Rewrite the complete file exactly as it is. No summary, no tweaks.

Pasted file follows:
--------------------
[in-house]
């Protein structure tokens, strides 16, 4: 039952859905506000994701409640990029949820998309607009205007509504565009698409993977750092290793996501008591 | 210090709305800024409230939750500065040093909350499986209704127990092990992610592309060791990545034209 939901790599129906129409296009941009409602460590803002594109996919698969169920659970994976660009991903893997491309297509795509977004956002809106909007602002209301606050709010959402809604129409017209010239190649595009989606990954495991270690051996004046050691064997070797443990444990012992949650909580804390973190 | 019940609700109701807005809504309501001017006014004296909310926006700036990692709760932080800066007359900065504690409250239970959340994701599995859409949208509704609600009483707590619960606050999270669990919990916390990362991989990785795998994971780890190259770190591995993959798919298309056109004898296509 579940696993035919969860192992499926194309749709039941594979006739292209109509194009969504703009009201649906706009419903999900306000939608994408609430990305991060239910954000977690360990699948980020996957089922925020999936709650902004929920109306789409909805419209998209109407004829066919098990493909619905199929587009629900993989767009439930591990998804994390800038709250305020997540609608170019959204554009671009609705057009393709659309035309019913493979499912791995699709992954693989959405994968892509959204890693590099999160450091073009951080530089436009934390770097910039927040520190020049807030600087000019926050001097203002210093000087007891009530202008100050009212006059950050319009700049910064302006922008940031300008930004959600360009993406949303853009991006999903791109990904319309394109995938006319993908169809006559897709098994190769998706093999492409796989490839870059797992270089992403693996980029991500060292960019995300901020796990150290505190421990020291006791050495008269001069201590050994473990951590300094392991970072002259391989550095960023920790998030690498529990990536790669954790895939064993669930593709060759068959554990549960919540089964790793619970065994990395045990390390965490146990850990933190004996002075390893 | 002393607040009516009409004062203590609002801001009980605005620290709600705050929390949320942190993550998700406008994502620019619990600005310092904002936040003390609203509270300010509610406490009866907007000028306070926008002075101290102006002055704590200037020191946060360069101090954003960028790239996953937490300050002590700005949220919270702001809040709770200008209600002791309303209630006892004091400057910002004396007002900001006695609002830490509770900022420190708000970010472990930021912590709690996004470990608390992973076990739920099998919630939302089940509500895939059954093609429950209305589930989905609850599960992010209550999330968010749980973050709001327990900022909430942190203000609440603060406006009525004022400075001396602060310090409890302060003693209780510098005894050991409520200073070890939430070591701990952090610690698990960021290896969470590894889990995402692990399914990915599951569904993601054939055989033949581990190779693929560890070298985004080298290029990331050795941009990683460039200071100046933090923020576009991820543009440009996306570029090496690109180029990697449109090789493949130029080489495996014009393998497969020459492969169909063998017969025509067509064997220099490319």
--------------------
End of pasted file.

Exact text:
[in-house]
């Protein structure tokens, strides 16, 4: 039952859905506000994701409640990029949820998309607009205007509504565009698409993977750092290793996501008591 | 210090709305800024409230939750500065040093909350499986209704127990092990992610592309060791990545034209 939901790599129906129409296009941009409602460590803002594109996919698969169920659970994976660009991903893997491309297509795509977004956002809106909007602002209301606050709010959402809604129409017209010239190649595009989606990954495991270690051996004046050691064997070797443990444990012992949650909580804390973190 | 019940609700109701807005809504309501001017006014004296909310926006700036990692709760932080800066007359900065504690409250239970959340994701599995859409949208509704609600009483707590619960606050999270669990919990916390990362991989990785795998994971780890190259770190591995993959798919298309056109004898296509 579940696993035919969860192992499926194309749709039941594979006739292209109509194009969504703009009201649906706009419903999900306000939608994408609430990305991060239910954000977690360990699948980020996957089922925020999936709650902004929920109306789409909805419209998209109407004829066919098990493909619905199929587009629900993989767009439930591990998804994390800038709250305020997540609608170019959204554009671009609705057009393709659309035309019913493979499912791995699709992954693989959405994968892509959204890693590099999160450091073009951080530089436009934390770097910039927040520190020049807030600087000019926050001097203002210093000087007891009530202008100050009212006059950050319009700049910064302006922008940031300008930004959600360009993406949303853009991006999903791109990904319309394109995938006319993908169809006559897709098994190769998706093999492409796989490839870059797992270089992403693996980029991500060292960019995300901020796990150290505190421990020291006791050495008269001069201590050994473990951590300094392991970072002259391989550095960023920790998030690498529990990536790669954790895939064993669930593709060759068959554990549960919540089964790793619970065994990395045990390390965490146990850990933190004996002075390893 | 002393607040009516009409004062203590609002801001009980605005620290709600705050929390949320942190993550998700406008994502620019619990600005310092904002936040003390609203509270300010509610406490009866907007000028306070926008002075101290102006002055704590200037020191946060360069101090954003960028790239996953937490300050002590700005949220919270702001809040709770200008209600002791309303209630006892004091400057910002004396007002900001006695609002830490509770900022420190708000970010472990930021912590709690996004470990608390992973076990739920099998919630939302089940509500895939059954093609429950209305589930989905609850599960992010209550999330968010749980973050709001327990900022909430942190203000609440603060406006009525004022400075001396602060310090409890302060003693209780510098005894050991409520200073070890939430070591701990952090610690698990960021290896969470590894889990995402692990399914990915599951569904993601054939055989033949581990190779693929560890070298985004080298290029990331050795941009990683460039200071100046933090923020576009991820543009440009996306570029090496690109180029990697449109090789493949130029080489495996014009393998497969020459492969169909063998017969025509067509064997220099490319």